During the course preparation process, the three POs of the original club not only participated in the course planning, but also served as the small table leaders leading the discussion, and they did a lot of internal communication work beforehand. Whether it is to obtain the support and authorization of the chief executive, or to coordinate the training units to put forward practical issues for the exercise, the energy of these communication is the key to the good effect of the course.
"After I came back, it was actually helpful to coordinate with colleagues in public positions, and even communicate with the people." The original PO’s sentence also affected the later National Development Conference invitation We lead a workshop centered on "communication". This is part of a multi-week, cross-unit "e-governance strategy course". From the user-centered digital service design case, we have brought out that all policies must be returned to the nature of communication of "people", applying and sharing the daily face of civil servants All kinds of communication situations, and then deduct technical practice. We don't always stick to collaborative meetings as the core of teaching, because the concept of open government must germinate in the soil of daily public affairs.
The long-term goal is to make the public service culture more innovative and flexible
The complex and huge public service system, in terms of the inherent physique, is not conducive to openness and cross-border The culture of departmental collaboration; our name is PDIS (Public Digital Innovation Space), which means we hope to "innovate" this culture.
In terms of our desired goals, the method can be simply divided into two levels: "concept transfer" and "practical running-in". The former usually corresponds to the mode of speech or civil servant training, which is biased towards the one-way transmission of advocacy and narration; the latter corresponds to the daily work of our office, including operating the PO system and handling dozens of collaborative meetings, focusing on multi-party interaction and mutual running-in The two-way nature.
Naturally, we prefer the latter. Compared with the hierarchical relationship called "teacher/lecture" on the stage with a microphone, I hope to practice how to approach the interactive mode of "openness" and "partnership" through business cooperation. Therefore, even if it is a "course", we also expect to plan and design jointly with the PO of the ministry, strengthen the discussion and communication links, and use anonymous online tools to ensure that challenging issues can also be presented. React to scroll through the course content.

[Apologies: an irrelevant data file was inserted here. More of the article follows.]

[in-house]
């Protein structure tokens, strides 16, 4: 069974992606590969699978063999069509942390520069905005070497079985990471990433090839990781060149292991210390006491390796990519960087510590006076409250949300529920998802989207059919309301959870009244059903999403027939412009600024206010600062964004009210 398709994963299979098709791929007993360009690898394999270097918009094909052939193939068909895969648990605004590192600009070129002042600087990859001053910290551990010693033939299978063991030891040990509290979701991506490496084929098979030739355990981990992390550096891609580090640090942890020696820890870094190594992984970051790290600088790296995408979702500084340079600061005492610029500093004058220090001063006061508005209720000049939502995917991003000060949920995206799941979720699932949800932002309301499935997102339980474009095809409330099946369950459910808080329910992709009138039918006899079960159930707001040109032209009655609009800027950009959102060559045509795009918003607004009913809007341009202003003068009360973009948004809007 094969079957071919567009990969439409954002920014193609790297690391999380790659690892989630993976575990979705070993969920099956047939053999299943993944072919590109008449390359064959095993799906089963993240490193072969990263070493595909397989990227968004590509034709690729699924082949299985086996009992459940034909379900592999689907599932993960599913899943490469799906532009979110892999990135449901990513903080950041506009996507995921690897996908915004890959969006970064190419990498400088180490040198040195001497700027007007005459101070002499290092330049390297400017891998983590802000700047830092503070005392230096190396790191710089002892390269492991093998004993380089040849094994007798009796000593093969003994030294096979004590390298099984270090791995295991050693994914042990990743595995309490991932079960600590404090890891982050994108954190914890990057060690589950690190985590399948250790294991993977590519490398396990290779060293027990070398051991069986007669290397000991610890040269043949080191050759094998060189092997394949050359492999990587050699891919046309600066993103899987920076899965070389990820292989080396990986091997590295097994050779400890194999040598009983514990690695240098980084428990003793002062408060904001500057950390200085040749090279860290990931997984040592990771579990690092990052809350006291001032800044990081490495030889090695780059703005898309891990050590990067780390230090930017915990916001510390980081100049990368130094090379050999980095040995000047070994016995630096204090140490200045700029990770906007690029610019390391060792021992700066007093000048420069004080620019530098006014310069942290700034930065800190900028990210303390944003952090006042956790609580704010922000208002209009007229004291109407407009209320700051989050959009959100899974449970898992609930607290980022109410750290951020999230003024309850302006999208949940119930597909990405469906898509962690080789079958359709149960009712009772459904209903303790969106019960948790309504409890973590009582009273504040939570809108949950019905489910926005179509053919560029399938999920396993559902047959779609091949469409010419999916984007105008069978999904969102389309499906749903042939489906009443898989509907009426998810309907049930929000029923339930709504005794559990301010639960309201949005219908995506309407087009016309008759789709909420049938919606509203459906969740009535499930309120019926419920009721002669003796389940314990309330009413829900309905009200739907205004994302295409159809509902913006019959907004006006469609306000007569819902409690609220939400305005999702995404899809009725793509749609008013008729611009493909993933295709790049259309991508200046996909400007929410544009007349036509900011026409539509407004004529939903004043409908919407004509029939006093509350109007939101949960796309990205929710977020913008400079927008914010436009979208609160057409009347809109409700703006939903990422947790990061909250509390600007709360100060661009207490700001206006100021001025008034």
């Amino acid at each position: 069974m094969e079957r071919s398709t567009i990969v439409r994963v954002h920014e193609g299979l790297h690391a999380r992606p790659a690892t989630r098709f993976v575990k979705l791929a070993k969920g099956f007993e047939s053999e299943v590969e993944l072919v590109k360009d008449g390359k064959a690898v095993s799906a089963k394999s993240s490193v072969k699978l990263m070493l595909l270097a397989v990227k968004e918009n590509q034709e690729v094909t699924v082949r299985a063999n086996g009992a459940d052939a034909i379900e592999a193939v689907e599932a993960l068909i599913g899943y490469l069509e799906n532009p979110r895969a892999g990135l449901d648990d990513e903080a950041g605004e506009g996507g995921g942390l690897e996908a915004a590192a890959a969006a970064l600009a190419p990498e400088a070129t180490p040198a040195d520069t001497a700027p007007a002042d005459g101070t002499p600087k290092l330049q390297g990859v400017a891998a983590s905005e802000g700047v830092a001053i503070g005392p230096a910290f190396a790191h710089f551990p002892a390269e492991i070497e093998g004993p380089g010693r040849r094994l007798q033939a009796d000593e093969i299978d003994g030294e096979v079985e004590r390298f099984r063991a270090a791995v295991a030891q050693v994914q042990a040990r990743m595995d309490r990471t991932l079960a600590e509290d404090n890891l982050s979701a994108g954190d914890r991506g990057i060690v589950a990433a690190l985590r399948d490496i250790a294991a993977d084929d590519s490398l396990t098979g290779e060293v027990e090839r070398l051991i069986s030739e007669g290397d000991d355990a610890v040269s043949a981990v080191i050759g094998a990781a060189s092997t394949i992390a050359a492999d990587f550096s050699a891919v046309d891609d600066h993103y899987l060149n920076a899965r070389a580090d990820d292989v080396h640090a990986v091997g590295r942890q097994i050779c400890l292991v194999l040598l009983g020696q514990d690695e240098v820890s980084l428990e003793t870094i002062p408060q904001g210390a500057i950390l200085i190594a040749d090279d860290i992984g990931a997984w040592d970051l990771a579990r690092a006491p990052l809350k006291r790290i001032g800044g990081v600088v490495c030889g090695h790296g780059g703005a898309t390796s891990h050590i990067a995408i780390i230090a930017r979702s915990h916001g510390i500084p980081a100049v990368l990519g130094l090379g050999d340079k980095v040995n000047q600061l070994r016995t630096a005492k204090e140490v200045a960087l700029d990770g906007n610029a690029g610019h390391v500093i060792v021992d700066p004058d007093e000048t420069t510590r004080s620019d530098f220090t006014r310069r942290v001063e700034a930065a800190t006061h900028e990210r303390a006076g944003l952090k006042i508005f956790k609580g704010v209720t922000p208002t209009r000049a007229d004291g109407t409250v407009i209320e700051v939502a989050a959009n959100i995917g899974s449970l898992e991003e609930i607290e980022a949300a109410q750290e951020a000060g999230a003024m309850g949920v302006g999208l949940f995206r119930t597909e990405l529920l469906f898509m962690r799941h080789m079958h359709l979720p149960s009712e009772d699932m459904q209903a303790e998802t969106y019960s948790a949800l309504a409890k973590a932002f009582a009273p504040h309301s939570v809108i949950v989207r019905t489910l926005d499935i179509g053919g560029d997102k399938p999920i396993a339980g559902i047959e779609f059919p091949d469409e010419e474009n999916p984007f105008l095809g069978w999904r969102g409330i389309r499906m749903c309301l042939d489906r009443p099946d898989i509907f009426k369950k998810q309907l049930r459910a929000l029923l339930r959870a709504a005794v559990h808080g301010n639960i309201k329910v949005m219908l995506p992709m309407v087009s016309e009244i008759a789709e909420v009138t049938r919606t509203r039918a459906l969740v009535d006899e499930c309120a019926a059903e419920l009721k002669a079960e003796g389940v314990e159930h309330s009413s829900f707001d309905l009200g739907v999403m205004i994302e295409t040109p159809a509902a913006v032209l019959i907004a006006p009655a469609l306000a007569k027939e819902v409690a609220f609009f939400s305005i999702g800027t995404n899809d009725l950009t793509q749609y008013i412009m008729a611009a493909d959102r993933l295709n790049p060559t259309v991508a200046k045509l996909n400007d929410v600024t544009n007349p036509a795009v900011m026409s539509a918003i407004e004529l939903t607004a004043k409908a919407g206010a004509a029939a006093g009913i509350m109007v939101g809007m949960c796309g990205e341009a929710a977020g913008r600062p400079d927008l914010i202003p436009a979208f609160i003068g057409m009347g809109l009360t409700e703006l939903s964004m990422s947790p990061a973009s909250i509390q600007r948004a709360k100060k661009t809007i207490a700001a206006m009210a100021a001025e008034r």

These "open government training courses" seem to be "teaching" from our office to various ministries. However, when we hold the briefing before class, we will first test with the civil servants around us, confirming that the way we share experience is also civil servants" Those who are willing to listen and understand, and continue to test and try, adjust and innovate the curriculum in response to each student's feedback. We are actually the one who is "taught." Cultural evolution is a multi-dimensional dynamic shifting each other, and "innovation" and "innovated" are also two sides of one.
Accumulation of experience in several courses, we also understand better that the methods of "concept transfer" and "practical running-in" are not two separate pieces, but complement each other. The ratio match between the two is our daily business judgment and trade-off. What we have in common is that we cannot be too eager and greedy, because this is a trickle of ecological engineering.
We are also a part of the public service system, and we are "commonly" in "innovating" this culture.
*Note: "I Can't Live Without You" is a film written and directed by Taiwanese director Dai Liren. It is based on a 2003 social news about a Taiwanese single father holding his daughter to jump on a sky bridge.